Verse > Anthologies > Fuess and Stearns, eds. > The Little Book of Society Verse
Fuess and Stearns, comps.  The Little Book of Society Verse.  1922.
Vanity Fair
By Frederick Locker-Lampson
“VANITAS vanitatum” has rung in the ears
Of gentle and simple for thousands of years;
The wail still is heard, yet its notes never scare
Either simple or gentle from Vanity Fair.
I often hear people abusing it, yet        5
There the young go to learn and the old to forget;
The mirth may be feigning, the sheen may be glare,
But the gingerbread’s gilded in Vanity Fair.
Old Dives there rolls in his chariot, but mind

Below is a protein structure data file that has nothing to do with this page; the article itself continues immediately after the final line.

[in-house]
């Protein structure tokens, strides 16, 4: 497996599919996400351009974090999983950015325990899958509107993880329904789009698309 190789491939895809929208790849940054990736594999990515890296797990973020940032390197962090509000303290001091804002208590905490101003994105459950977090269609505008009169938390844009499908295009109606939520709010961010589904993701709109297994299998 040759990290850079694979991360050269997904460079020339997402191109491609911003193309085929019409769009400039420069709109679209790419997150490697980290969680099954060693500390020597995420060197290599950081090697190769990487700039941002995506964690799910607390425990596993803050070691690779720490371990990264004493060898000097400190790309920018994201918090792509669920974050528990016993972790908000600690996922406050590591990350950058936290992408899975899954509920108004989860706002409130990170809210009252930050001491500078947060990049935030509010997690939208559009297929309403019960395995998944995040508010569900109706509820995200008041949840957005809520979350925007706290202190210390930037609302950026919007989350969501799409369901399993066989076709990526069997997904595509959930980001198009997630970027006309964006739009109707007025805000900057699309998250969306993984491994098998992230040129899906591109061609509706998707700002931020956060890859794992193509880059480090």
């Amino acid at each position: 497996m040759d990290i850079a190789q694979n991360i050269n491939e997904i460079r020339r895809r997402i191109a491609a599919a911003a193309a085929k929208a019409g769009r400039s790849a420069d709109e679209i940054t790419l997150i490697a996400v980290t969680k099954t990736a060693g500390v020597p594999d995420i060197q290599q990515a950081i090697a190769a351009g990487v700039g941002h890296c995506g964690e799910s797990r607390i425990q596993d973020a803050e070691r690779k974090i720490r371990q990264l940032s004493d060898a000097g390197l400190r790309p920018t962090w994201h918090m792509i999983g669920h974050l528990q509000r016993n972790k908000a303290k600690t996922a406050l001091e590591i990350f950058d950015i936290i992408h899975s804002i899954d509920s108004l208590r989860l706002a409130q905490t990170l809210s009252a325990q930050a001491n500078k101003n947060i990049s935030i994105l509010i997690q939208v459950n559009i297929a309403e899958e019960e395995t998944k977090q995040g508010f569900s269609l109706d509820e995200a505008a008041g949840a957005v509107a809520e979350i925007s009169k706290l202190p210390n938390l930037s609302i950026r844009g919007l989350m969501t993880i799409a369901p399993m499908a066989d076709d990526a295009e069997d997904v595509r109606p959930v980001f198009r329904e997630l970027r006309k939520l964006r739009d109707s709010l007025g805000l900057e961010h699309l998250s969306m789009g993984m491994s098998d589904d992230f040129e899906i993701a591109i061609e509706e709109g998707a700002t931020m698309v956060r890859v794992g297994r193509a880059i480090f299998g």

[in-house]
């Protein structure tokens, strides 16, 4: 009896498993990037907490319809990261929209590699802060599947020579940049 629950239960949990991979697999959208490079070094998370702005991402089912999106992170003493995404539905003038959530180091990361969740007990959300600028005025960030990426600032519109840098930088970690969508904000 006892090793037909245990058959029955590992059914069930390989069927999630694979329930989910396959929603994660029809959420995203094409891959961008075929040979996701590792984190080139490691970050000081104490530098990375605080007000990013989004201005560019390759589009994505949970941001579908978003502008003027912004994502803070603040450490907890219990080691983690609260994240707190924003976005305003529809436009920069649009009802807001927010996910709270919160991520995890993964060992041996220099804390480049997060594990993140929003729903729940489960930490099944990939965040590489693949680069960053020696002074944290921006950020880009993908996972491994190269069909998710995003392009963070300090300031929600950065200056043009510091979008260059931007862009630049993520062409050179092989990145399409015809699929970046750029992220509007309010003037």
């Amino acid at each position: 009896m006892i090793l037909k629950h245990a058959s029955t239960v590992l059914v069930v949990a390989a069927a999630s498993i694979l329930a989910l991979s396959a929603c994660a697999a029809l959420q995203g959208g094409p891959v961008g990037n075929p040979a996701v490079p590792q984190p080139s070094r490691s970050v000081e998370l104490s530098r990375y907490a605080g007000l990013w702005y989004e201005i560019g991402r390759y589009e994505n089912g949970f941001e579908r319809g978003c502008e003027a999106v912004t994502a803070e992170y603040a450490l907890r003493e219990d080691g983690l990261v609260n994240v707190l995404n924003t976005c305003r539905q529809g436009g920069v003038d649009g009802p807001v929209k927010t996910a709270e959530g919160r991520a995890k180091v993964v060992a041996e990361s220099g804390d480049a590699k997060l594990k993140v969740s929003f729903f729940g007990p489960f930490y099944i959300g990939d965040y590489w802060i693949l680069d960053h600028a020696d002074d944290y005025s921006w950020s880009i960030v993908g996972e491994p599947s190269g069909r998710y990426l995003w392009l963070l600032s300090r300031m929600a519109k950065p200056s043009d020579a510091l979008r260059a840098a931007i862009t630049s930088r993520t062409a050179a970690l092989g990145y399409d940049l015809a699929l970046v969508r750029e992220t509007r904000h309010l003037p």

Atra Cura is up with the lacqueys behind;        10
Joan trudges with Jack—are the Sweethearts aware
Of the trouble that waits them in Vanity Fair?
We saw them all go, and we something may learn
Of the harvest they reap when we see them return.
The tree was enticing; its branches are bare—        15
Heigho for the promise of Vanity Fair.
That stupid old Dives, once honest enough,
His honesty sold for star, ribbon, and stuff;
And Joan’s pretty face has been clouded with care
Since Jack bought her ribbons at Vanity Fair.        20
Contemptible Dives! Too credulous Joan!
Yet we all have a Vanity Fair of our own;
My son, you have yours, but you need not despair—
I own I ’ve a weakness for Vanity Fair.
Philosophy halts—wise counsels are vain,        25
We go, we repent, we return there again;
To-night you will certainly meet with us there—
So come and be merry in Vanity Fair.

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